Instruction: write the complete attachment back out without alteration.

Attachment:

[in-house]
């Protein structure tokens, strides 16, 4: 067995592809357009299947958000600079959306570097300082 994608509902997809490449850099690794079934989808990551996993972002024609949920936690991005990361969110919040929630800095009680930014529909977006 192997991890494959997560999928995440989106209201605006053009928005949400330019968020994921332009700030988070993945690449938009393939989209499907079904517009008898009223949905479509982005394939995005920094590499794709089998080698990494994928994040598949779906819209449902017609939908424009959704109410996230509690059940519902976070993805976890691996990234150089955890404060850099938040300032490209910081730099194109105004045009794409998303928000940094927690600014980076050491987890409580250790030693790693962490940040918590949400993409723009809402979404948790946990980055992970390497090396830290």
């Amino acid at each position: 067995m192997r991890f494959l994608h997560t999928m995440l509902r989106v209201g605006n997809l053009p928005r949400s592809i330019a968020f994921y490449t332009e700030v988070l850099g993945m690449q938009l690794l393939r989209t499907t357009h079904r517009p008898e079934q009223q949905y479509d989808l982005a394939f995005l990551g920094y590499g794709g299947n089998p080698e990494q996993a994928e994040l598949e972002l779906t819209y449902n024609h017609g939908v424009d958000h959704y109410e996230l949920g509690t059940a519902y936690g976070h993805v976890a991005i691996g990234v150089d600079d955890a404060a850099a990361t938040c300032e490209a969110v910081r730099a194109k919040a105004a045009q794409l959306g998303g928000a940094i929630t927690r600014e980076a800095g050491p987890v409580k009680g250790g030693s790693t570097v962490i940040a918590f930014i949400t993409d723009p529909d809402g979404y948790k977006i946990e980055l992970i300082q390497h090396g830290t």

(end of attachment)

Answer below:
[in-house]
């Protein structure tokens, strides 16, 4: 067995592809357009299947958000600079959306570097300082 994608509902997809490449850099690794079934989808990551996993972002024609949920936690991005990361969110919040929630800095009680930014529909977006 192997991890494959997560999928995440989106209201605006053009928005949400330019968020994921332009700030988070993945690449938009393939989209499907079904517009008898009223949905479509982005394939995005920094590499794709089998080698990494994928994040598949779906819209449902017609939908424009959704109410996230509690059940519902976070993805976890691996990234150089955890404060850099938040300032490209910081730099194109105004045009794409998303928000940094927690600014980076050491987890409580250790030693790693962490940040918590949400993409723009809402979404948790946990980055992970390497090396830290």
């Amino acid at each position: 067995m192997r991890f494959l994608h997560t999928m995440l509902r989106v209201g605006n997809l053009p928005r949400s592809i330019a968020f994921y490449t332009e700030v988070l850099g993945m690449q938009l690794l393939r989209t499907t357009h079904r517009p008898e079934q009223q949905y479509d989808l982005a394939f995005l990551g920094y590499g794709g299947n089998p080698e990494q996993a994928e994040l598949e972002l779906t819209y449902n024609h017609g939908v424009d958000h959704y109410e996230l949920g509690t059940a519902y936690g976070h993805v976890a991005i691996g990234v150089d600079d955890a404060a850099a990361t938040c300032e490209a969110v910081r730099a194109k919040a105004a045009q794409l959306g998303g928000a940094i929630t927690r600014e980076a800095g050491p987890v409580k009680g250790g030693s790693t570097v962490i940040a918590f930014i949400t993409d723009p529909d809402g979404y948790k977006i946990e980055l992970i300082q390497h090396g830290t």